**Learning goals**

- To understand howÂ
**type**,Â **newtype**Â andÂ **data**Â declarations work and how they differ.
- To be able to define functions over recursively defined data types using pattern matching.
- To understand how recursively defined data types can be used to implement the formation rules of a language.
- To understand the notion of term constructors and how they are used.
- To understand the principles of and be able to declare new instances of type classes.
- To understand how the above notions can be applied in the setting of a larger program.

**Note thatÂ ***data*Â declarations are also known asÂ *algebraic datatypes*Â elsewhere.

## Type declarations

You can define a new name for an existing type with a *type declaration*:

```
type String = [Char]
type Pos = (Int, Int)
-- You can give parameters
type Pair a = (a, a)
```

Type declarations can be nested, but **not recursive!**

## Newtype

If your defined type has a single constructor with a single argument, you could use `newtype`

.

E.g. a type of natural numbers could be:

```
newtype Nat = N Int
-- Similar to
type Nat = Int
data Nat = N Int
```

Using `newtype`

ensures that, in the above example, `Nat`

and `Int`

arenâ€™t synonyms, but different types. So the type checker will prevent mix-ups.

## Data Declarations

You can define a competely new type by specifying its values using a *data declaration*:

`data Bool = False | True`

The two values (T/F) seen above are called *constructors* for the type `Bool`

.
Type and constructor names must always begin with an upper-case letter.
Data declarations are similar to CFGs. The former specifies the values of a type, while the latter the sentences of a language.

### Example

```
data Answer = Yes | No | Unknown
answers :: [Answer]
answers = [Yes, No, Unknown]
flip :: Answer -> Answer
flip Yes = No
flip No = Yes
flip Unknown = Unknown
```

### Constructors can have parameters

```
-- Circle and Float can be seen as constructors.
data Shape = Circle Float | Rect Float Float
square :: Float -> Shape
square n = Rect n n
area :: Shape -> Float
area (Circle r) = pi * r^2
area (Rect x y) = x * y
```

### Data declarations can have parameters

`Maybe`

already exists, this just shows its declaration:

```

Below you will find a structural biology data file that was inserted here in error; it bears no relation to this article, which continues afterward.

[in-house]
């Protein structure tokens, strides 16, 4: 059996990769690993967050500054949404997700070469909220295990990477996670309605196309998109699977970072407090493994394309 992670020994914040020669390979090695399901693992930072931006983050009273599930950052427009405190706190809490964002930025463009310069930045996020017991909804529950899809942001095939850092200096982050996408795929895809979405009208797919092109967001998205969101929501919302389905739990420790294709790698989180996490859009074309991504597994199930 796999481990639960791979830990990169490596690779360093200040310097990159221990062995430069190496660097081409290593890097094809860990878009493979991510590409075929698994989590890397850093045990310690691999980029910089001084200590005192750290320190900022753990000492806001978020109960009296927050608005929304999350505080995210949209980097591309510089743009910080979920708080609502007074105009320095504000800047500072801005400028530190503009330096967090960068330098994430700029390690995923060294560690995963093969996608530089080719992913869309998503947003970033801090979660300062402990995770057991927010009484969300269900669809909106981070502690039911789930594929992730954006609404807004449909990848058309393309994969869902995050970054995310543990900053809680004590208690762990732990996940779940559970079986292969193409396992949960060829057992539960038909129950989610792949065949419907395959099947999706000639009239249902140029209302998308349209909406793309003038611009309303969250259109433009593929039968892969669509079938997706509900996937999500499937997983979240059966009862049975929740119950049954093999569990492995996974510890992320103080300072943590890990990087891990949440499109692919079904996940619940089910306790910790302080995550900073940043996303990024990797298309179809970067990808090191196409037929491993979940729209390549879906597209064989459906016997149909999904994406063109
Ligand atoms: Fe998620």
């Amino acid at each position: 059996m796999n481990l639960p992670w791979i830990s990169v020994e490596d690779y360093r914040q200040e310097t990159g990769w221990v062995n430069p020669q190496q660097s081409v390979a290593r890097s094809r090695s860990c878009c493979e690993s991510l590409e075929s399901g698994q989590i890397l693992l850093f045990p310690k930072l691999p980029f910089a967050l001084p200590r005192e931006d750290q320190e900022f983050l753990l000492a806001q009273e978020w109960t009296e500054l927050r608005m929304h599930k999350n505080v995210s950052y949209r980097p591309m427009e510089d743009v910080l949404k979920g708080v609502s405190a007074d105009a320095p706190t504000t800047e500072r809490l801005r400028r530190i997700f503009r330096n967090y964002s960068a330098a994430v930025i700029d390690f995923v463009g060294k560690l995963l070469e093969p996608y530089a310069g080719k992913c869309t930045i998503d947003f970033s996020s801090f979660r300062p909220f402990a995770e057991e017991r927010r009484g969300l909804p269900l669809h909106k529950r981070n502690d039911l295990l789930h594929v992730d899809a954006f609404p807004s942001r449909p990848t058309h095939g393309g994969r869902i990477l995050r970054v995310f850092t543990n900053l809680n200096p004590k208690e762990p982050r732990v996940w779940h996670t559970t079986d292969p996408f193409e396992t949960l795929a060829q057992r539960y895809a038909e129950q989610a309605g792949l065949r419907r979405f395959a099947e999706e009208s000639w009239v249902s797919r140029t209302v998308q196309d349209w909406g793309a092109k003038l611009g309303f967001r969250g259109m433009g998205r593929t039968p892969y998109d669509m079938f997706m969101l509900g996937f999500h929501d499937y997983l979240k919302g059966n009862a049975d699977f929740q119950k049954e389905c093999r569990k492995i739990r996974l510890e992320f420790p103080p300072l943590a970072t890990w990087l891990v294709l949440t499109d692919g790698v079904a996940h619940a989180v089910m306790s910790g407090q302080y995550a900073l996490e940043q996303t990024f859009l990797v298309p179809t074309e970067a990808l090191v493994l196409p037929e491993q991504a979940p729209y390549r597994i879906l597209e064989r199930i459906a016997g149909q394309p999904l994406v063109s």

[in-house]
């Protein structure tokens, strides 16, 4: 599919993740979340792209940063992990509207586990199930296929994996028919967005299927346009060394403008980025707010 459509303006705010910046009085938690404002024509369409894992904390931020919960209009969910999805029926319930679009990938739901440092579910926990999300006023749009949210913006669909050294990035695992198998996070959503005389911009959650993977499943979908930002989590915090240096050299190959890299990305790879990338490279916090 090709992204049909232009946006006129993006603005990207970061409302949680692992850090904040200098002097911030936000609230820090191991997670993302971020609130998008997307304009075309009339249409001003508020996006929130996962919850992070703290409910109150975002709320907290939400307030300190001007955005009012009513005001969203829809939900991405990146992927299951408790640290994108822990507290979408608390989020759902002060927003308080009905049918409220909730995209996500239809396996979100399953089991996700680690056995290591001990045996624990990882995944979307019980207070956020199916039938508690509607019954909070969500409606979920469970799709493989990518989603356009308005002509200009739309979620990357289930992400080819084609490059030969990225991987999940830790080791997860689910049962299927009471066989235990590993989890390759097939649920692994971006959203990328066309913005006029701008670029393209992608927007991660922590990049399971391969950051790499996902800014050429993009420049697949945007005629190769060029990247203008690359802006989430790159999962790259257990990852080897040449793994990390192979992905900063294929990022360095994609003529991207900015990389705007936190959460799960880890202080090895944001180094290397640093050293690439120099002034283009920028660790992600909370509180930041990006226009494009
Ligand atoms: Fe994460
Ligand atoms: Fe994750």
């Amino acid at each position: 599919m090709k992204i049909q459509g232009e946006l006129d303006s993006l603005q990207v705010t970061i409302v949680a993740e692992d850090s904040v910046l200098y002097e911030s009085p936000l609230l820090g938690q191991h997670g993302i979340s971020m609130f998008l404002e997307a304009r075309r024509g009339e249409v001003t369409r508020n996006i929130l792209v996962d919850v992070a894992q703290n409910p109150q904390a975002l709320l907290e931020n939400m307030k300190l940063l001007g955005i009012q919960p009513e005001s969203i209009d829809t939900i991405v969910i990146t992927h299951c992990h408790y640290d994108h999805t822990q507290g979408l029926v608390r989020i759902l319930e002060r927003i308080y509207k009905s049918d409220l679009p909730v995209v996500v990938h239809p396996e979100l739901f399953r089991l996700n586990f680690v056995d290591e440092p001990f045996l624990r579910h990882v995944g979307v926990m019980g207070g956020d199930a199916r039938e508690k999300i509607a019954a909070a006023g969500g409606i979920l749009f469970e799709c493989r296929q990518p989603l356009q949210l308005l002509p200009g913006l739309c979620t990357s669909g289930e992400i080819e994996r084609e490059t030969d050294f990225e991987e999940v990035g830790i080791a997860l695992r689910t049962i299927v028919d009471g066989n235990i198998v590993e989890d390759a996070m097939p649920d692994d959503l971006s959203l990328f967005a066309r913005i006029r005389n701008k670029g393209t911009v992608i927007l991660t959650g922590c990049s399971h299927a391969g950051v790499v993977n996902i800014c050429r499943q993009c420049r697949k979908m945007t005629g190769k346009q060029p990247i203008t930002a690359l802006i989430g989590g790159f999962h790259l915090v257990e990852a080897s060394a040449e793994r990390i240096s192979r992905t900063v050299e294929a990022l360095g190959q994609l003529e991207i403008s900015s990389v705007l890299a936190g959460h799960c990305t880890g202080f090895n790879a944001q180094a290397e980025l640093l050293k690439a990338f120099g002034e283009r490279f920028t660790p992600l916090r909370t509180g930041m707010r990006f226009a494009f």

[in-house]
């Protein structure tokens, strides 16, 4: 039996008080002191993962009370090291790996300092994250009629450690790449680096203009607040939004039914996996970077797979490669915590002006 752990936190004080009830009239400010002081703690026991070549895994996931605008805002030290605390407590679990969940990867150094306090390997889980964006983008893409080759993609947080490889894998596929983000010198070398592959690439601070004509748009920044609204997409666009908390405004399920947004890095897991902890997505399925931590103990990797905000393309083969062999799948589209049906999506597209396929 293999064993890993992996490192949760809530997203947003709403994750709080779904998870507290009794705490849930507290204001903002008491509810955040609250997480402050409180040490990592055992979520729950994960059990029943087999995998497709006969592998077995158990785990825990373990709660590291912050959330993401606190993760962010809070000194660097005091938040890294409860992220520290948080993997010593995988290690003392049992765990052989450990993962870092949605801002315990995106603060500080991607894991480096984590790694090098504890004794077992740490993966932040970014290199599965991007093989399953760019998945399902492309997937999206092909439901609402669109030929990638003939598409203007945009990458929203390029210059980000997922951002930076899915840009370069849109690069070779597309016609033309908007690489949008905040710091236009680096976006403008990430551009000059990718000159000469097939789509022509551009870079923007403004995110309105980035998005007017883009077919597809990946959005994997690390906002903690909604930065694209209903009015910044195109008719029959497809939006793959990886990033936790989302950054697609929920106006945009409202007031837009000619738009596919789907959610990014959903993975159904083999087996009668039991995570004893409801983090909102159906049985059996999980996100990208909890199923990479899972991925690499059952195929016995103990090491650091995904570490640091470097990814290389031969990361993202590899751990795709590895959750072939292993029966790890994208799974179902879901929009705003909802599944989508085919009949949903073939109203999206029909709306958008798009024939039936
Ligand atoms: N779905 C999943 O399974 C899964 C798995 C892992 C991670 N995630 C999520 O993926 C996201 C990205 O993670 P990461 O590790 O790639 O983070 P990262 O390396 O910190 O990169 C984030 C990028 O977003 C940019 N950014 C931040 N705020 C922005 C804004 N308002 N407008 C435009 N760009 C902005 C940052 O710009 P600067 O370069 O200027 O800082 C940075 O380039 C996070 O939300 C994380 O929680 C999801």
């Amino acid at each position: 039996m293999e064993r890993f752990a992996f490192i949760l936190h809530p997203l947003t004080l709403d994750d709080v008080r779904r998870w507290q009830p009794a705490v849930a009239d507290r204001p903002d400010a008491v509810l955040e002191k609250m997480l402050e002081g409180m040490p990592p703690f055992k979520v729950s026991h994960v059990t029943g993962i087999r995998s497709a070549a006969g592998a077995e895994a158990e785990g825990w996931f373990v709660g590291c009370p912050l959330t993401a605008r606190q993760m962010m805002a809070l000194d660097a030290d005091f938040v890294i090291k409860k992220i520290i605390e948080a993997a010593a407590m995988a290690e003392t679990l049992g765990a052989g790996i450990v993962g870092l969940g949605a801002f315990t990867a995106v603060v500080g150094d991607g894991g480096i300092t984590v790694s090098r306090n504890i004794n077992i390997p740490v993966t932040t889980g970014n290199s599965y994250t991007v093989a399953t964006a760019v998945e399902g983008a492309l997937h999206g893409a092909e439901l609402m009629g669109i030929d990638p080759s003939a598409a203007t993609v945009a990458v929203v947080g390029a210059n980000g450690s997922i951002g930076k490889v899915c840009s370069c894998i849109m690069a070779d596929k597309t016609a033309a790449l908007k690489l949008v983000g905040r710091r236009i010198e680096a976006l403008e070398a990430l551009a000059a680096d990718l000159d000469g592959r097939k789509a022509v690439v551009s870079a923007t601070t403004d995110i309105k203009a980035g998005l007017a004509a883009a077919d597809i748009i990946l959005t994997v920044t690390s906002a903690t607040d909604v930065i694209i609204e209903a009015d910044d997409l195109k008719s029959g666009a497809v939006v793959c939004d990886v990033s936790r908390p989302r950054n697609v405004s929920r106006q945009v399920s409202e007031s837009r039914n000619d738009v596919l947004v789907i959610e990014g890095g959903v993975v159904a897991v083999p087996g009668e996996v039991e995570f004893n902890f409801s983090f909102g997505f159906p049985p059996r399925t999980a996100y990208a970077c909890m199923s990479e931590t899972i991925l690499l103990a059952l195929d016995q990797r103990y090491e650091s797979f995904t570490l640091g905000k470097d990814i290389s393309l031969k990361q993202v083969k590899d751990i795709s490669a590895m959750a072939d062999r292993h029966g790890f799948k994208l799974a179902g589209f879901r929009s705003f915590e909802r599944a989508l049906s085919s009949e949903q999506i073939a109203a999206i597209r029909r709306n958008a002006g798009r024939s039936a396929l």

data Maybe a = Nothing | Just a -- Maybe represents something that can fail.
safediv :: Int -> Int -> Maybe Int
safediv _ 0 = Nothing
safediv m n = Just (m `div` n)
safehead :: [a] -> Maybe a
safehead [] = Nothing
safehead xs = Just (head xs)
```

## Recursive Types

```
data Nat = Zero | Succ nat
nat2int :: Nat -> Int
nat2int Zero = 0
nat2int (Succ n) = 1 + nat2int n
int2nat :: Int -> Nat
int2nat 0 = Zero
int2nat n = Succ (int2nat (n-1))
add :: Nat -> Nat -> Nat
add m n = int2nat (nat2int m + nat2int n)
-- or, using recursion
add Zero n = n
add (Succ m) n = Succ (add m n)
```

## Arithmetic Expressions example

```
data Expr = Val Int
| Add Expr Expr
| Mul Expr Expr
-- example: add (Val 1) (Mul (Val 2) (Val 3))
-- which is: 1 + 2 * 3
size :: Expr -> Int
size (Val n) = 1
size (Add x y) = size x + size y
size (Mul x y) = size x + size y
eval :: Expr -> Int
eval (Val n) = n
eval (Add x y) = eval x + eval y
eval (Mul x y) = eval x * eval y
```

## Class and instances declarations

```
class Eq a where
(==), (/=), :: a -> a -> Bool
x /= y = not (x == y)
```

**Says:** For a type `a`

to be an instance of the class `Eq`

, it must support equality and inequality operators of the specified types.

It also includes a *default definition* for the `/=`

operator, so declaring an instance only requires a definition for the == operator

So you might make the `Bool`

type into an equality type like so:

```
instance Eq Bool where
False == False = True
True == True = true
_ == _ = False
```

**You can extend classes to make new ones**, e.g. like so:

```
class Eq a => Ord a where
(<), (<=), (>), (>=) :: a -> a -> Bool
min, max :: a -> a -> a
min x y | x <= y = x
| otherwise = y
max x y | x <= y = y
| otherwise = x
```

Which is actually how the `Ord`

class is defined in the prelude.

It means that, for a type to be an instance of `Ord`

, it must be an instance of `Eq`

, but also support the denoted operators.

## Derived instances

When you declare a new type, youâ€™d usually also make them instances of some built-in classes.

You use the *deriving* mechanism for this.

Hereâ€™s how the type `Bool`

is declared in the prelude:

```
data Bool = False | True
deriving (Eq, Ord, Show, Read)
```

And the result of this is that all member functions of the derived classes can be used with logical values. E.g. `False == False`

.

# Flashcards